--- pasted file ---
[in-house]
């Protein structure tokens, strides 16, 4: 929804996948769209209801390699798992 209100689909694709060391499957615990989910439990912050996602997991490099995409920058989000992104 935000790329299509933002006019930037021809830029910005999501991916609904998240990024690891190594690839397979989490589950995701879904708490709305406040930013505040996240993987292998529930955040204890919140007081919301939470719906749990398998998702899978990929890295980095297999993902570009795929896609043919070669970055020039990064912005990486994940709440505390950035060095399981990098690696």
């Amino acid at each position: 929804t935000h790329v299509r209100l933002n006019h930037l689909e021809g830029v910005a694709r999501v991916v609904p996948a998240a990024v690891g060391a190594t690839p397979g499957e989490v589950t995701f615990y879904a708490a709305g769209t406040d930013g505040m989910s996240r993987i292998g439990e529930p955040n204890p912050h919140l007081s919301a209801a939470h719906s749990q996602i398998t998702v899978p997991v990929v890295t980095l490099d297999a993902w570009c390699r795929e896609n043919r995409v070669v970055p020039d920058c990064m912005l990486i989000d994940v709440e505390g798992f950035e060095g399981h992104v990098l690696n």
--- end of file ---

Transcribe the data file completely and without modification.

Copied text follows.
[in-house]
């Protein structure tokens, strides 16, 4: 929804996948769209209801390699798992 209100689909694709060391499957615990989910439990912050996602997991490099995409920058989000992104 935000790329299509933002006019930037021809830029910005999501991916609904998240990024690891190594690839397979989490589950995701879904708490709305406040930013505040996240993987292998529930955040204890919140007081919301939470719906749990398998998702899978990929890295980095297999993902570009795929896609043919070669970055020039990064912005990486994940709440505390950035060095399981990098690696």
């Amino acid at each position: 929804t935000h790329v299509r209100l933002n006019h930037l689909e021809g830029v910005a694709r999501v991916v609904p996948a998240a990024v690891g060391a190594t690839p397979g499957e989490v589950t995701f615990y879904a708490a709305g769209t406040d930013g505040m989910s996240r993987i292998g439990e529930p955040n204890p912050h919140l007081s919301a209801a939470h719906s749990q996602i398998t998702v899978p997991v990929v890295t980095l490099d297999a993902w570009c390699r795929e896609n043919r995409v070669v970055p020039d920058c990064m912005l990486i989000d994940v709440e505390g798992f950035e060095g399981h992104v990098l690696n």